President Donald Trump has not conceded the presidential election, but it appears a fundraising appeal from his campaign may have finally done so.
“Should President Trump run in 2024?” a fundraising email from the campaign sent to supporters Tuesday evening asked.
Like most campaign fundraising emails from both parties, Tuesday evening’s note – one of seven sent just on Tuesday – appealed to its recipients with bombastic, urgent language.
“Let’s make something clear: the Radical Left STOLE this Election from President Trump,” the email said.
There is no evidence of widespread fraud in the 2020 election, and the Electoral College officially affirmed President-elect Joe Biden’s victory on Monday.
The email continued, “He’s always been able to count on the American People for advice, which is why he asked us to reach out with ONE very important question,” linking to a poll.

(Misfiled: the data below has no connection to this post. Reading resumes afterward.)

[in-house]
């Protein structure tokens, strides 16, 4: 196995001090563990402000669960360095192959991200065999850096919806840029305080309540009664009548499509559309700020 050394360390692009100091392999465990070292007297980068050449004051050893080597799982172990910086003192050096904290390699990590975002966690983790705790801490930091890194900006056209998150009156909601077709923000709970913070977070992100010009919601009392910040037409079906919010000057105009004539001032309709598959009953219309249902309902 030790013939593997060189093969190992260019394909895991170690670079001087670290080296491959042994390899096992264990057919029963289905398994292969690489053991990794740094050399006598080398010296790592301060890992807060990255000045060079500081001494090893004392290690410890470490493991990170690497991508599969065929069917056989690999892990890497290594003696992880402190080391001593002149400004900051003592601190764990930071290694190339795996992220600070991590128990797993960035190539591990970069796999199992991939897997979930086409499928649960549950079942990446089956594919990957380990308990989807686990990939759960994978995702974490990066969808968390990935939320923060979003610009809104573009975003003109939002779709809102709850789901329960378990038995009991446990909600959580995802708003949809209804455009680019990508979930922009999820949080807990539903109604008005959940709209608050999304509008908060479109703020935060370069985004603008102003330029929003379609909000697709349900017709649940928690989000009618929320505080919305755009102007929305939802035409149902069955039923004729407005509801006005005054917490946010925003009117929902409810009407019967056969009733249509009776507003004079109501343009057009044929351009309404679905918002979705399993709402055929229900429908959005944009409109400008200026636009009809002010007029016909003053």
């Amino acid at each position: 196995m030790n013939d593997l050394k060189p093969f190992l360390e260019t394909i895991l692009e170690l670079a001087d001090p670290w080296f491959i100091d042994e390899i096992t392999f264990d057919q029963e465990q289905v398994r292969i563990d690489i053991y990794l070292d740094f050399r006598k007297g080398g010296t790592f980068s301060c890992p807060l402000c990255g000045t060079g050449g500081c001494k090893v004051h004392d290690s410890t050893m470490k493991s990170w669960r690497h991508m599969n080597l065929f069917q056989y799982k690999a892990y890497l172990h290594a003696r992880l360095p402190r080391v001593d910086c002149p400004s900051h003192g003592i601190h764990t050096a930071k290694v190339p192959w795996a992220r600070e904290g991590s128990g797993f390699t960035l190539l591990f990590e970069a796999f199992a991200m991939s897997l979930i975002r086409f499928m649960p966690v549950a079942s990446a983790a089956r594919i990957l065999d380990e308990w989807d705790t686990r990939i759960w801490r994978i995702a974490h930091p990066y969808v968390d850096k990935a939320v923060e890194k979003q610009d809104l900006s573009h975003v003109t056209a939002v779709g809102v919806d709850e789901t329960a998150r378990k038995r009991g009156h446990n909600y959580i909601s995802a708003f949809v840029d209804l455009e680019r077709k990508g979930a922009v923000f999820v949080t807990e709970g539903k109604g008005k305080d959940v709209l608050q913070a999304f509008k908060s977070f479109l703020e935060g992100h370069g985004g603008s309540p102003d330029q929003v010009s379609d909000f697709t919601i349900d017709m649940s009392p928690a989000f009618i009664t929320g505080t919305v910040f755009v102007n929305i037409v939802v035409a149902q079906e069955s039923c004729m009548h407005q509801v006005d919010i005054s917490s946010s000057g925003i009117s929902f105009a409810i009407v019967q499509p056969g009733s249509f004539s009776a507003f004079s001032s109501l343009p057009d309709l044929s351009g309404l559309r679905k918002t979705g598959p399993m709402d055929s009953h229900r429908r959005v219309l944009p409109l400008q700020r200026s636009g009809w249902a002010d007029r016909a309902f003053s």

Once participants complete the “Yes” or “No” poll, they are encouraged to contribute to what it described as the “Senate Runoff Election.”
The White House press secretary could not answer that same question when standing at the White House briefing room’s podium earlier Tuesday.
“I will leave that to the President, but he’s still pursuing ongoing litigation at the moment for this election,” Kayleigh McEnany said when asked whether Trump intends to run in four years and whether she would like to be part of his campaign.
The legal fine print on the donation page, which says Trump is raising money for the US Senate runoff elections in Georgia, shows that 75% of the funds donated up to $5,000 will go to Save America, a new Trump fundraising leadership PAC launched after the election. Save America could become an avenue for Trump to continue funding political operations as he weighs a presidential bid in 2024.
It’s part of why the Trump campaign has blitzed supporters with so many solicitations. Since 11 p.m. ET on Election Day, the Trump campaign has sent at least 498 fundraising emails and 170 text messages.
The rules on spending by leadership PACs are far more relaxed than those for campaign committees and do not restrict politicians from using donors’ funds for personal expenses – a use forbidden in a presidential campaign account.
So far, it’s been a lucrative effort – the campaign had raised more than $207 million since Election Day amid Trump’s baseless election fraud claims as of December 4.
CNN’s Fredreka Schouten contributed to this report.